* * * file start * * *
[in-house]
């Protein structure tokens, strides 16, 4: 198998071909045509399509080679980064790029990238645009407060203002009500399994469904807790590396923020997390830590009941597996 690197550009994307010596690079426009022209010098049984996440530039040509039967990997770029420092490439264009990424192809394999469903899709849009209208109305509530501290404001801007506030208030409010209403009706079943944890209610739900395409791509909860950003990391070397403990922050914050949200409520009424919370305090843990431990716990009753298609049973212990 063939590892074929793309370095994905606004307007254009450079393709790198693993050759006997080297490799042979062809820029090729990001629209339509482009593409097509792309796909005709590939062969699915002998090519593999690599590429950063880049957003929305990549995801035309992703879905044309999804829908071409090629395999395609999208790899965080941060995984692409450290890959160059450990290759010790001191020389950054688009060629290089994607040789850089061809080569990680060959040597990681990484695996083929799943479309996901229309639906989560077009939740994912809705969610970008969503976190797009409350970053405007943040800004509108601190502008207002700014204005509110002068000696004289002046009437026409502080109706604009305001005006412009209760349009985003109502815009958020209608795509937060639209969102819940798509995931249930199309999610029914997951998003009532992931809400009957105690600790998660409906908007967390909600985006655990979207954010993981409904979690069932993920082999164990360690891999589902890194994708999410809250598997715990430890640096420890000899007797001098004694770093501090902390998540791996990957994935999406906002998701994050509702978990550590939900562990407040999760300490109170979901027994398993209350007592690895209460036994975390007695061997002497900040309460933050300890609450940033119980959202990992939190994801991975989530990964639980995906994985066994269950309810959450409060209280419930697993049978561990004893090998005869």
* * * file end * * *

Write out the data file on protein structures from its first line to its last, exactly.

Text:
[in-house]
């Protein structure tokens, strides 16, 4: 198998071909045509399509080679980064790029990238645009407060203002009500399994469904807790590396923020997390830590009941597996 690197550009994307010596690079426009022209010098049984996440530039040509039967990997770029420092490439264009990424192809394999469903899709849009209208109305509530501290404001801007506030208030409010209403009706079943944890209610739900395409791509909860950003990391070397403990922050914050949200409520009424919370305090843990431990716990009753298609049973212990 063939590892074929793309370095994905606004307007254009450079393709790198693993050759006997080297490799042979062809820029090729990001629209339509482009593409097509792309796909005709590939062969699915002998090519593999690599590429950063880049957003929305990549995801035309992703879905044309999804829908071409090629395999395609999208790899965080941060995984692409450290890959160059450990290759010790001191020389950054688009060629290089994607040789850089061809080569990680060959040597990681990484695996083929799943479309996901229309639906989560077009939740994912809705969610970008969503976190797009409350970053405007943040800004509108601190502008207002700014204005509110002068000696004289002046009437026409502080109706604009305001005006412009209760349009985003109502815009958020209608795509937060639209969102819940798509995931249930199309999610029914997951998003009532992931809400009957105690600790998660409906908007967390909600985006655990979207954010993981409904979690069932993920082999164990360690891999589902890194994708999410809250598997715990430890640096420890000899007797001098004694770093501090902390998540791996990957994935999406906002998701994050509702978990550590939900562990407040999760300490109170979901027994398993209350007592690895209460036994975390007695061997002497900040309460933050300890609450940033119980959202990992939190994801991975989530990964639980995906994985066994269950309810959450409060209280419930697993049978561990004893090998005869």